Remember how in my painted door post I mentioned I wasn’t in a sorority?  Funny story, I am now.  In a whirlwind of decisions this spring I decided to pledge Kappa Kappa Gamma and I am now an official member.  One of the aspects of being a new member is the assignment of a Big Sister.  I love my Big Sister very much, and in April I embarked on a gift project for her.

It began in a conversation where she expressed an admiration for the Kappa Kappa Gamma coat of arms.  She very much liked the design, and felt it was very classy.  When I heard this my mind connected to a previous conversation where she said something to the effect of: “I can’t wait to see what Kappa inspired art projects you come up with.”  This was like a creative challenge to me, so when I learned of my Big’s appreciation for our coat of arms I decided to make one into a gift for her. 


So I started to look at the coat of arms, to familiarize myself with its design.  It struck me as rather flat.  Don’t get me wrong, I love our coat of arms, but the basic print uses solid colors (devoid of value) and outlines, both of which flatten drawings.  I wanted to give it a little pizazz.  I brainstormed ways to capture and highlight its classiness:  silver and gold leaf, glitter, swarovsky crystals, shading, three-dimensionality,  swirling curlicues, etc. 

I decided to experiment with three-dimensionality, a style I’ve worked with in the past.  In addition to introducing value, I would literally add depth to the seal with a glue-gun and caulking-gun.  First I sketched out the design.  Then I selectively applied glue to accentuate edges and applied caulk to make the banner-like swirls at the top stand out.  I also decided to make the key in the middle stand out, and created one out of hot glue.  If I’d had a miniature key available, I could have glued that on instead.

Here you can see where the glue and caulk elements pop out at the viewer.

 After I finished adding the 3D elements I painted in the colors, taking care to add value where necessary for a deeper look that also suggests rich silk and satin fabrics. Once the main paints were on, I added some gold paint on the key, the owl, and the letters.  I admit I took a little artistic license with the letters, which are silver in the original coat of arms.  I felt the gold balanced out the other areas and added to the elegance.  To further heighten the luxuriance, I added a Swarovsky crystal to the neck of the key and smaller crystals to the owl’s eyes.

The coat of arms of Kappa Kappa Gamma

I’m very pleased with the final result, and the look on my Big Sister’s face when she received her gift was priceless.  She had no idea what creative mischief I had been up to.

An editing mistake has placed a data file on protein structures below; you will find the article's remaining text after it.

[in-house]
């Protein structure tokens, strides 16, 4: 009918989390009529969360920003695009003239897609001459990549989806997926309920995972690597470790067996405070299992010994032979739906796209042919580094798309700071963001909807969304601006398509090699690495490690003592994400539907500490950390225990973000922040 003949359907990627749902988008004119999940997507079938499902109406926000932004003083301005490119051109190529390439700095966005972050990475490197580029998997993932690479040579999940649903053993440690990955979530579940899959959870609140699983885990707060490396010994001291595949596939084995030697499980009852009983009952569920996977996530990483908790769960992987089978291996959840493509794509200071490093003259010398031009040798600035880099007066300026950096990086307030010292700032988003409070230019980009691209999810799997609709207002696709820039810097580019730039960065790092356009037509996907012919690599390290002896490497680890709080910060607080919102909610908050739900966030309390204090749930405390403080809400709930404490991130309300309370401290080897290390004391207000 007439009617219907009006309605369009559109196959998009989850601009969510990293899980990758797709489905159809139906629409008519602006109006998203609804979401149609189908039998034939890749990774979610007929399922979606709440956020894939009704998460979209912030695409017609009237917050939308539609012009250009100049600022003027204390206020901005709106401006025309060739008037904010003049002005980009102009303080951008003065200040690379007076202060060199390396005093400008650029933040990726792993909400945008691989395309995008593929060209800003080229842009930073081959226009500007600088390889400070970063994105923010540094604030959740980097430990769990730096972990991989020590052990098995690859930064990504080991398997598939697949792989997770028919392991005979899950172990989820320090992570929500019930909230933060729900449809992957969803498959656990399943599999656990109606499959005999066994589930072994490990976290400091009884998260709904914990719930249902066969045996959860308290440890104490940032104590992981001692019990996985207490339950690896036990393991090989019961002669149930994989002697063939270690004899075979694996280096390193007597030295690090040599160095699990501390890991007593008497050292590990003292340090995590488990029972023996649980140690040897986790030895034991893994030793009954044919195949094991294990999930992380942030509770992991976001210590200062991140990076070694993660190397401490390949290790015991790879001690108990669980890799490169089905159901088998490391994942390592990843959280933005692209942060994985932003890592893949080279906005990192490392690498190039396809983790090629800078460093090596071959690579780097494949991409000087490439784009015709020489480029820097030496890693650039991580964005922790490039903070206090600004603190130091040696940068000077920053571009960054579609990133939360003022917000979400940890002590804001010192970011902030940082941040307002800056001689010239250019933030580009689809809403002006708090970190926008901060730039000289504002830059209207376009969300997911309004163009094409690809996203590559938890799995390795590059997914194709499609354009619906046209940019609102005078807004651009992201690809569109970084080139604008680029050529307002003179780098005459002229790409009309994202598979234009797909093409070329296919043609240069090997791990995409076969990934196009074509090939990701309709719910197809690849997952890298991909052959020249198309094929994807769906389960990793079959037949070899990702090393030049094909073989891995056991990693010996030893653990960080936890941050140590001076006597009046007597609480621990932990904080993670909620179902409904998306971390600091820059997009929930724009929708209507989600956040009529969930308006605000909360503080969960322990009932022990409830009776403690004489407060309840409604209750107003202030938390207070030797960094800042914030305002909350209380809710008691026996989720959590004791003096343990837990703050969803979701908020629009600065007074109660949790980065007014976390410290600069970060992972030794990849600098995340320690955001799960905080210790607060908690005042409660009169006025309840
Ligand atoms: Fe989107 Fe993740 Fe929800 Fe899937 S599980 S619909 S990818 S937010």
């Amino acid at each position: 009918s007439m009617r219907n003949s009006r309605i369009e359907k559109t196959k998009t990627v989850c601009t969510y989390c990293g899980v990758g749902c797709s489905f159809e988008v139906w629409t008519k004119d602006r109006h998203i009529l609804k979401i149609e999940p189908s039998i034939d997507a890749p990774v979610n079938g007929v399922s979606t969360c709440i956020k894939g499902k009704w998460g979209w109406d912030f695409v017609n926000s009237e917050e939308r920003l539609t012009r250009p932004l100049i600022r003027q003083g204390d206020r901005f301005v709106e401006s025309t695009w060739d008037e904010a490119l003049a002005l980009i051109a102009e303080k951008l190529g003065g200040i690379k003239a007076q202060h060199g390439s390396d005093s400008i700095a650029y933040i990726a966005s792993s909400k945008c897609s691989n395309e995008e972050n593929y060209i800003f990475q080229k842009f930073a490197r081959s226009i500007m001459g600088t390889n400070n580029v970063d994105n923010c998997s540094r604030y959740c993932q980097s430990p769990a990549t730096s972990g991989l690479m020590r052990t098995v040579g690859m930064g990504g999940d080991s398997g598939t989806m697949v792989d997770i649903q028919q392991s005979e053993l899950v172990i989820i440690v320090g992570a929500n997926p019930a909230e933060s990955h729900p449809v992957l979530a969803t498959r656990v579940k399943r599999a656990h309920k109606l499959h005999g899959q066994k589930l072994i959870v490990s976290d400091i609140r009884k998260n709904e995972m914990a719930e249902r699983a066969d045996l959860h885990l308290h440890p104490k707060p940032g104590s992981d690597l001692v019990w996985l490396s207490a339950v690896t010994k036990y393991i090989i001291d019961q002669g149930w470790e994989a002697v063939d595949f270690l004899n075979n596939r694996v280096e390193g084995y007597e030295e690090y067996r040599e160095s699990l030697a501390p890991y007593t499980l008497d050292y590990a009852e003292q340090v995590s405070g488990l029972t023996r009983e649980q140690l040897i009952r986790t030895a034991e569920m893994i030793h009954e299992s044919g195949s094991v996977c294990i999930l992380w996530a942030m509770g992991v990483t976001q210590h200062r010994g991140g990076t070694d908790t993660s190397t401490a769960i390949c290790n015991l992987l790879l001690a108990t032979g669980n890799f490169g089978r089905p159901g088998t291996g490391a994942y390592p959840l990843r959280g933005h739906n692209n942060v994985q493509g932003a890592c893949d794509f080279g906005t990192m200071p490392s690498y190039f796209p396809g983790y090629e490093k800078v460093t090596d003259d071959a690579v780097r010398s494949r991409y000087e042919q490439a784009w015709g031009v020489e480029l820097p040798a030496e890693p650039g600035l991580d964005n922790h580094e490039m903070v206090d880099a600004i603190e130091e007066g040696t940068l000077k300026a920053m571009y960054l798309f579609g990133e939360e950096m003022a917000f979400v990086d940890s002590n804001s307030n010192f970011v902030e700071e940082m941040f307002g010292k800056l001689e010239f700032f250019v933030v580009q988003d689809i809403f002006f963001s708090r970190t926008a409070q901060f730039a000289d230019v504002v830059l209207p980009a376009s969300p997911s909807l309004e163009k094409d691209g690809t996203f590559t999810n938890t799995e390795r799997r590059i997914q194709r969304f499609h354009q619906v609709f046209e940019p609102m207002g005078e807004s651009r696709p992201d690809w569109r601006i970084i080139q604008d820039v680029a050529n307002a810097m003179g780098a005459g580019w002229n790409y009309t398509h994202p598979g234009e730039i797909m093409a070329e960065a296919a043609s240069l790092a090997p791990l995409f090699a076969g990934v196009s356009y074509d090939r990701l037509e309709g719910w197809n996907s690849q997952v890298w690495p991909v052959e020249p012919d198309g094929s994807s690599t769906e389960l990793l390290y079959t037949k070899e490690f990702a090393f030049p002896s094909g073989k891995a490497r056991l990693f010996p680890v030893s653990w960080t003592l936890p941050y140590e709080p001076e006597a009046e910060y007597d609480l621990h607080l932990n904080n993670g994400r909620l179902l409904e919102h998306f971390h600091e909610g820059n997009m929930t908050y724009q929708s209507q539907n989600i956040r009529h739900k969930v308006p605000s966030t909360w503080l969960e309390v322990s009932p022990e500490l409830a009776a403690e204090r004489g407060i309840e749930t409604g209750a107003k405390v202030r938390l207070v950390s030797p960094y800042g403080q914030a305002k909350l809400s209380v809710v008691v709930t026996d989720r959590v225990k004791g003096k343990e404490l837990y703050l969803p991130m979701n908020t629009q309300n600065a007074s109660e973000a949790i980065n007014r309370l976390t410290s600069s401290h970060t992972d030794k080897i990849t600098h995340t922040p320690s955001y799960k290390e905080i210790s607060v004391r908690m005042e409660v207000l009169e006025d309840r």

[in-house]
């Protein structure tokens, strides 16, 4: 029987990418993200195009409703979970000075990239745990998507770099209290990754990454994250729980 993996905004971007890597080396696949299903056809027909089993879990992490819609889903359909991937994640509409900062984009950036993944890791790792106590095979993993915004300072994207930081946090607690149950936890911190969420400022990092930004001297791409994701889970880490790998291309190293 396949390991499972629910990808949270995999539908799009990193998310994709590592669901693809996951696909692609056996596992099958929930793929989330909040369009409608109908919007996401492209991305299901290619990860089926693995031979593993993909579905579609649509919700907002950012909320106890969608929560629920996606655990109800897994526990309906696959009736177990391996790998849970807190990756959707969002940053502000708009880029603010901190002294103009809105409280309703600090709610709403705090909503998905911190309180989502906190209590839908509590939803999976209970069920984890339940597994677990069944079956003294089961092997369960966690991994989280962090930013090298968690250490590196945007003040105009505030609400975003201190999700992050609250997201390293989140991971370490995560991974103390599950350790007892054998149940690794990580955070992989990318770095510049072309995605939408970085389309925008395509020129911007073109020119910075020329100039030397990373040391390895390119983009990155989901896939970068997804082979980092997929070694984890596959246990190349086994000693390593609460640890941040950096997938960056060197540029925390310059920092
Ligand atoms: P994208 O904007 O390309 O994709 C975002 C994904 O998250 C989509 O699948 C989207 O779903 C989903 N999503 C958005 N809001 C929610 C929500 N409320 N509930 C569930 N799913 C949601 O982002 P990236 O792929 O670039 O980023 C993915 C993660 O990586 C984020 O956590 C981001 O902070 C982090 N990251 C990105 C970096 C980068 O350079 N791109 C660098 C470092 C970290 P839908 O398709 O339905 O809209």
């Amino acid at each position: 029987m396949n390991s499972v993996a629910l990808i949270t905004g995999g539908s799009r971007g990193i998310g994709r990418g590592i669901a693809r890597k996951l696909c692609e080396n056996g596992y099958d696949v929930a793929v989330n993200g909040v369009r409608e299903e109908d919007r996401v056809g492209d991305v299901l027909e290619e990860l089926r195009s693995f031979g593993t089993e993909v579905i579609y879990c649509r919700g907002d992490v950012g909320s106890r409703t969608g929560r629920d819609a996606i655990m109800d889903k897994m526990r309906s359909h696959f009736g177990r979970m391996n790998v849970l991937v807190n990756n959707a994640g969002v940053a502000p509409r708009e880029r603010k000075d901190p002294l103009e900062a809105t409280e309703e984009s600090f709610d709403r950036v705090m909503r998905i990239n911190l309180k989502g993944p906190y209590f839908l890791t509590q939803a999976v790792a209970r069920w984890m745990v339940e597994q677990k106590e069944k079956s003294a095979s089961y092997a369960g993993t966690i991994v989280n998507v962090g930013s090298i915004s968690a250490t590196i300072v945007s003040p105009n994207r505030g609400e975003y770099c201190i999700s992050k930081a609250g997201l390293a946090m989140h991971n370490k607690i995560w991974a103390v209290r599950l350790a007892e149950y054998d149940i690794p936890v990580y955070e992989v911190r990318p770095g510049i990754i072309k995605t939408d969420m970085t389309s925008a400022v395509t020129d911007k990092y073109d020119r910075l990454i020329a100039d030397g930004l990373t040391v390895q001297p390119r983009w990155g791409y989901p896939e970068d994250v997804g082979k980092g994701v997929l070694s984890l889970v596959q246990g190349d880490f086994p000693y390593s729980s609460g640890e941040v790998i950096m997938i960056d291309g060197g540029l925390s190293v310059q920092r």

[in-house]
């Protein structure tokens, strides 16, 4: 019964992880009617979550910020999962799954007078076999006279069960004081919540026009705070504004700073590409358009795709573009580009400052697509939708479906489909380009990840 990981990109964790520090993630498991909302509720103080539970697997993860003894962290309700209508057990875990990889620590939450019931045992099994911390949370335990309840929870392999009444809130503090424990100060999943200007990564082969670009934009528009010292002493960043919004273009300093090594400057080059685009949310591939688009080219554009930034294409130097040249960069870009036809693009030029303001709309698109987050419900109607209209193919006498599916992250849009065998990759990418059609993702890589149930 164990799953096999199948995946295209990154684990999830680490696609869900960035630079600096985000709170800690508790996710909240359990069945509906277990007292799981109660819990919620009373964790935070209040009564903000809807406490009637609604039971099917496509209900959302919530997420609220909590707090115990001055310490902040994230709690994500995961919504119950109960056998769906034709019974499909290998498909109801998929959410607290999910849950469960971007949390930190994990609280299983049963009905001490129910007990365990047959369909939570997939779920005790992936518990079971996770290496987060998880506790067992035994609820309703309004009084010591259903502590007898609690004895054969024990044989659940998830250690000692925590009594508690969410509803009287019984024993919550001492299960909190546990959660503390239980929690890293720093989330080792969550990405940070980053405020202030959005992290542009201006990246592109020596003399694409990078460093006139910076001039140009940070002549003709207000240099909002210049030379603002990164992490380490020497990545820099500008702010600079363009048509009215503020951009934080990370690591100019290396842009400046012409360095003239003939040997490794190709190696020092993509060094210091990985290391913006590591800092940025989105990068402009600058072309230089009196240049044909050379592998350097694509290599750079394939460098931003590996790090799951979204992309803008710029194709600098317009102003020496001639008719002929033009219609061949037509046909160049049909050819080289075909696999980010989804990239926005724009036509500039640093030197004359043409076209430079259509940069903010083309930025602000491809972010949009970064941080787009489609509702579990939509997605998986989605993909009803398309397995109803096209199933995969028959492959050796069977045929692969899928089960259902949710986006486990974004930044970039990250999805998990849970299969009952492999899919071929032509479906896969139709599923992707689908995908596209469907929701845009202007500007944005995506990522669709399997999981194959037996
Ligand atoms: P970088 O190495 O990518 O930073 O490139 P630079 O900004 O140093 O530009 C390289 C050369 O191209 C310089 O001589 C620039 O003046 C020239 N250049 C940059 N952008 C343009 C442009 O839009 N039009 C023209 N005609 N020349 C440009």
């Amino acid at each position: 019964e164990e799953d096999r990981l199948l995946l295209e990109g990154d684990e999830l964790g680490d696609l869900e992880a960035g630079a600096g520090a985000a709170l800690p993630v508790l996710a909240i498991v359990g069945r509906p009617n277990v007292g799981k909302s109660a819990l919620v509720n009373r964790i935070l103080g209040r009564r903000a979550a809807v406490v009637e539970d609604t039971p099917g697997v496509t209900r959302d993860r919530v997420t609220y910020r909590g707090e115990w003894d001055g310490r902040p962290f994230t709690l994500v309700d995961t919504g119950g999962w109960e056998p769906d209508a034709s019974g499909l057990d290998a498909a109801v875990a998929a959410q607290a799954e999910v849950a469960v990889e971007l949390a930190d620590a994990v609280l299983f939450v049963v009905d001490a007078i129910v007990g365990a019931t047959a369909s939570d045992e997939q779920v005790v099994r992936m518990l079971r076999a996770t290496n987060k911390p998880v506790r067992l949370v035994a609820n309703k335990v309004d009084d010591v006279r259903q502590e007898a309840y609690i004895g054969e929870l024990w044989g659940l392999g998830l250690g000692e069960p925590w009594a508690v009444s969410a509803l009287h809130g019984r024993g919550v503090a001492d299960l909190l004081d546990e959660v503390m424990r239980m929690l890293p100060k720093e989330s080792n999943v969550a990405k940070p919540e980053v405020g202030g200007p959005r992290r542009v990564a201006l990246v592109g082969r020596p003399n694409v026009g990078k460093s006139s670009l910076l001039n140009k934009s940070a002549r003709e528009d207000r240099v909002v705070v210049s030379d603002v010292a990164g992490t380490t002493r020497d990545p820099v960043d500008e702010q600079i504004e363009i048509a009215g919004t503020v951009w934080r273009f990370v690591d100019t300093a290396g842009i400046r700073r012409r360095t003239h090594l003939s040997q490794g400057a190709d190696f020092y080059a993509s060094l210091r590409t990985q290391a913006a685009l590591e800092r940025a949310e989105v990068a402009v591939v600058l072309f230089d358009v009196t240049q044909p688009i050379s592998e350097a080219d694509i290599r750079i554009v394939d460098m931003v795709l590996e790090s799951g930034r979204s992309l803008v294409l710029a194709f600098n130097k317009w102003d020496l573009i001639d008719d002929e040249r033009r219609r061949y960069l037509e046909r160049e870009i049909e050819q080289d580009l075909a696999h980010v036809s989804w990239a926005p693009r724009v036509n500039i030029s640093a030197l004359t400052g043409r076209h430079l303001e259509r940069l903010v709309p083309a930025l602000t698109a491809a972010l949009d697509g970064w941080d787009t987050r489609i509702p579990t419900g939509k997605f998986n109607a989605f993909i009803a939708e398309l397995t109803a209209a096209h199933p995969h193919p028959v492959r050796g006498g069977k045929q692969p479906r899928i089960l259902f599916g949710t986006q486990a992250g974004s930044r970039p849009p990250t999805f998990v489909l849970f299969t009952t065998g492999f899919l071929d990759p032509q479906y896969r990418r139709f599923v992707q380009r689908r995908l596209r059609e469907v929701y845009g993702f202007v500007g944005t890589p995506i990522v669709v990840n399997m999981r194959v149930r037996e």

Nail Polish

I bought ten bottles of nail polish this week.  I know, it’s a bit of a splurge, but after this week I deserve it (and they were on sale for super cheap).  Plus I’ve been waiting a long time to expand my collection, so it’s not like I do this all the time.  I love nail polish, and I have an extensive collection – forty-seven bottles.  Yup, that’s a lot of nail polish.  But as an artist, I find the colors incredibly inspiring.  Having a plethora of color options is important. (You needn’t worry, most of these I’ve collected as gifts through the years. Some of them are quite ancient.)


My collection prior to the new additions.

I think my fascination with nail polish is closely tied to my artistic inclination and visual predominance.  I love nail polish because it’s a socially acceptable form of painting on myself.  It’s a form of decoration that is temporary – I can change it as often as I wish. Having a spectrum of nail polish allows me plenty of options for every occasion.  Every color carries a different mood, and owning many choices allows me to mix and match for even more variety!


I think at this point I own all of the major colors.  Because I’m admittedly a bit OCD I enjoy sorting my collection according to color.  The best challenge is to try to line up every bottle in a color spectrum from one end to the other, fading from one color to the next as smoothly as possible.  It looks pretty neat when I succeed.


This potential for color spectrum inspired a recent project in an art class.  The assignment was to create a color wheel prior to exploring color theory.  Naturally my nail polish collection sprang to mind.  I went home and created a nail polish color wheel for reference, substituting bottles where I didn’t have the right hue.


As I created the reference shot and sketched my initial color wheel, I was intrigued by the wide variety of bottle shapes/styles.  Some where round while others square, rectangular or triangular.  Some had sharp angles while others gently curved with smooth planar transitions.  Some bottles were stubby while others were tall.  There were white caps, black caps, gray caps and chrome caps.  The caps varied in height and circumference, some completely vertical while others widened toward the base.  Our schema of a nail polish bottle tends to be pretty simple, but when you start to analyze their designs you realize how different each brand is!


In my nail polish color wheel I incorporated these bottle design differences, making them different shapes and sizes.  The innermost bottles, the primary colors, I left without caps so that their “polish” might spill inward and run together.  The secondary color bottles I included caps on, and made their caps slightly darker than those on the tertiary bottles, to subtly define the different tiers.

 Because the focus of the project was on color, not value, I limited my use of shading, and instead gave the bottles faint highlights of white paint and shadows of black paint.  I kept the lines crisp and clean, so as to barely hint at a glossy glass bottle.


A nail polish inspired color wheel. Unfortunately my camera was unable to faithfully capture the darker colors. The blue-green, blue-violet, and red-violet don't show well in this photo.